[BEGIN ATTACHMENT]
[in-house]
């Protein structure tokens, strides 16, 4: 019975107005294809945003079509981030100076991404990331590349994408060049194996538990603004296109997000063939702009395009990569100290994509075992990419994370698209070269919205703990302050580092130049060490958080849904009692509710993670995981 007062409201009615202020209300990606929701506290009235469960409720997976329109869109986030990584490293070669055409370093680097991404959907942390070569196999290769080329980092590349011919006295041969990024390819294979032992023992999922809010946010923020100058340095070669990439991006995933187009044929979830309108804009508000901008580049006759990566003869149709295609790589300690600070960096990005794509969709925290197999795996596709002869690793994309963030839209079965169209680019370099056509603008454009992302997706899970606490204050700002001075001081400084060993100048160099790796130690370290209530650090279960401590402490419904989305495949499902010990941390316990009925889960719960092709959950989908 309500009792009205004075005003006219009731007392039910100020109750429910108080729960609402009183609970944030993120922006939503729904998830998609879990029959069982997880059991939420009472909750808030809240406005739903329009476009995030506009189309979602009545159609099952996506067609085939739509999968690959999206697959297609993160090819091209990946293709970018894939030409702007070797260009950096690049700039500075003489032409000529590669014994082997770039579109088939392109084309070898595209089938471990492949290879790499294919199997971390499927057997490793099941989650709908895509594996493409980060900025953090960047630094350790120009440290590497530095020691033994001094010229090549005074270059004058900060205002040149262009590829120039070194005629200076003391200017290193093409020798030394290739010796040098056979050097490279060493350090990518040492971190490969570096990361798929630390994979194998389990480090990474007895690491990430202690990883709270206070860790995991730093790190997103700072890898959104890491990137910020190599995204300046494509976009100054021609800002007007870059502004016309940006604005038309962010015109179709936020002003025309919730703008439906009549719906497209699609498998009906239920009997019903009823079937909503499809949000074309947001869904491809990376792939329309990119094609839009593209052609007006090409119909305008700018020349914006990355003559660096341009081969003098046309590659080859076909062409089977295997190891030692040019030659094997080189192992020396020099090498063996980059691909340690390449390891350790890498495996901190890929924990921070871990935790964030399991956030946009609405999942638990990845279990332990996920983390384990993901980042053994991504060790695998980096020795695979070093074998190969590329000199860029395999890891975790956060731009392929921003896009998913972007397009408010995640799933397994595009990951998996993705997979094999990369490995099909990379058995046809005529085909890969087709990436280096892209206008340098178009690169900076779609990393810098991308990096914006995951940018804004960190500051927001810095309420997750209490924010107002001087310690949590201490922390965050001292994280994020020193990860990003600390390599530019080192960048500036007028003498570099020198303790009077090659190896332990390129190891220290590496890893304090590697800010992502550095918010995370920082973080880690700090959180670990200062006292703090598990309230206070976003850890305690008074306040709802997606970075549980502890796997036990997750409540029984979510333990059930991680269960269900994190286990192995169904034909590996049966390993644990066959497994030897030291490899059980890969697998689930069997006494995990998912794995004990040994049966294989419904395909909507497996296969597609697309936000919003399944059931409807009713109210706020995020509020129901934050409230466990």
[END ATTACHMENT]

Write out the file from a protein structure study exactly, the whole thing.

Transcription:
[in-house]
């Protein structure tokens, strides 16, 4: 019975107005294809945003079509981030100076991404990331590349994408060049194996538990603004296109997000063939702009395009990569100290994509075992990419994370698209070269919205703990302050580092130049060490958080849904009692509710993670995981 007062409201009615202020209300990606929701506290009235469960409720997976329109869109986030990584490293070669055409370093680097991404959907942390070569196999290769080329980092590349011919006295041969990024390819294979032992023992999922809010946010923020100058340095070669990439991006995933187009044929979830309108804009508000901008580049006759990566003869149709295609790589300690600070960096990005794509969709925290197999795996596709002869690793994309963030839209079965169209680019370099056509603008454009992302997706899970606490204050700002001075001081400084060993100048160099790796130690370290209530650090279960401590402490419904989305495949499902010990941390316990009925889960719960092709959950989908 309500009792009205004075005003006219009731007392039910100020109750429910108080729960609402009183609970944030993120922006939503729904998830998609879990029959069982997880059991939420009472909750808030809240406005739903329009476009995030506009189309979602009545159609099952996506067609085939739509999968690959999206697959297609993160090819091209990946293709970018894939030409702007070797260009950096690049700039500075003489032409000529590669014994082997770039579109088939392109084309070898595209089938471990492949290879790499294919199997971390499927057997490793099941989650709908895509594996493409980060900025953090960047630094350790120009440290590497530095020691033994001094010229090549005074270059004058900060205002040149262009590829120039070194005629200076003391200017290193093409020798030394290739010796040098056979050097490279060493350090990518040492971190490969570096990361798929630390994979194998389990480090990474007895690491990430202690990883709270206070860790995991730093790190997103700072890898959104890491990137910020190599995204300046494509976009100054021609800002007007870059502004016309940006604005038309962010015109179709936020002003025309919730703008439906009549719906497209699609498998009906239920009997019903009823079937909503499809949000074309947001869904491809990376792939329309990119094609839009593209052609007006090409119909305008700018020349914006990355003559660096341009081969003098046309590659080859076909062409089977295997190891030692040019030659094997080189192992020396020099090498063996980059691909340690390449390891350790890498495996901190890929924990921070871990935790964030399991956030946009609405999942638990990845279990332990996920983390384990993901980042053994991504060790695998980096020795695979070093074998190969590329000199860029395999890891975790956060731009392929921003896009998913972007397009408010995640799933397994595009990951998996993705997979094999990369490995099909990379058995046809005529085909890969087709990436280096892209206008340098178009690169900076779609990393810098991308990096914006995951940018804004960190500051927001810095309420997750209490924010107002001087310690949590201490922390965050001292994280994020020193990860990003600390390599530019080192960048500036007028003498570099020198303790009077090659190896332990390129190891220290590496890893304090590697800010992502550095918010995370920082973080880690700090959180670990200062006292703090598990309230206070976003850890305690008074306040709802997606970075549980502890796997036990997750409540029984979510333990059930991680269960269900994190286990192995169904034909590996049966390993644990066959497994030897030291490899059980890969697998689930069997006494995990998912794995004990040994049966294989419904395909909507497996296969597609697309936000919003399944059931409807009713109210706020995020509020129901934050409230466990």